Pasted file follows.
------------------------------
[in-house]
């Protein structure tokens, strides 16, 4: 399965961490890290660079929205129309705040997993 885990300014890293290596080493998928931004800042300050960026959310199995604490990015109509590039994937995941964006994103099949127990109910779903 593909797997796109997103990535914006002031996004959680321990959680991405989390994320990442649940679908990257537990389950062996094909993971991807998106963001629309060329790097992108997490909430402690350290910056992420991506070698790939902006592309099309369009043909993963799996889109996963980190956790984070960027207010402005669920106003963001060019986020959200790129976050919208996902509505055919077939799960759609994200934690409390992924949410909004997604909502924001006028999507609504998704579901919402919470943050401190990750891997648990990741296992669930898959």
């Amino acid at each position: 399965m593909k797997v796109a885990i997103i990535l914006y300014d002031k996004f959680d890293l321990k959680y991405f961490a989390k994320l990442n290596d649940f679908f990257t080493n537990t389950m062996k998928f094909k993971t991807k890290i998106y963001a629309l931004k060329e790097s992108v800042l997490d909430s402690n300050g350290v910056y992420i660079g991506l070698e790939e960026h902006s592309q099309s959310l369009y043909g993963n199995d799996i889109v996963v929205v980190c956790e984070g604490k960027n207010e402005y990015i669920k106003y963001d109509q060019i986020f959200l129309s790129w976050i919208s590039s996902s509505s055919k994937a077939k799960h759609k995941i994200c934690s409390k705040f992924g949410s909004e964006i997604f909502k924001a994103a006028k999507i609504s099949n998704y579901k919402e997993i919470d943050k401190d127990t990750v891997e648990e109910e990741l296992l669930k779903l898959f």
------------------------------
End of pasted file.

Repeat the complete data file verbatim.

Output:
[in-house]
């Protein structure tokens, strides 16, 4: 399965961490890290660079929205129309705040997993 885990300014890293290596080493998928931004800042300050960026959310199995604490990015109509590039994937995941964006994103099949127990109910779903 593909797997796109997103990535914006002031996004959680321990959680991405989390994320990442649940679908990257537990389950062996094909993971991807998106963001629309060329790097992108997490909430402690350290910056992420991506070698790939902006592309099309369009043909993963799996889109996963980190956790984070960027207010402005669920106003963001060019986020959200790129976050919208996902509505055919077939799960759609994200934690409390992924949410909004997604909502924001006028999507609504998704579901919402919470943050401190990750891997648990990741296992669930898959």
């Amino acid at each position: 399965m593909k797997v796109a885990i997103i990535l914006y300014d002031k996004f959680d890293l321990k959680y991405f961490a989390k994320l990442n290596d649940f679908f990257t080493n537990t389950m062996k998928f094909k993971t991807k890290i998106y963001a629309l931004k060329e790097s992108v800042l997490d909430s402690n300050g350290v910056y992420i660079g991506l070698e790939e960026h902006s592309q099309s959310l369009y043909g993963n199995d799996i889109v996963v929205v980190c956790e984070g604490k960027n207010e402005y990015i669920k106003y963001d109509q060019i986020f959200l129309s790129w976050i919208s590039s996902s509505s055919k994937a077939k799960h759609k995941i994200c934690s409390k705040f992924g949410s909004e964006i997604f909502k924001a994103a006028k999507i609504s099949n998704y579901k919402e997993i919470d943050k401190d127990t990750v891997e648990e109910e990741l296992l669930k779903l898959f």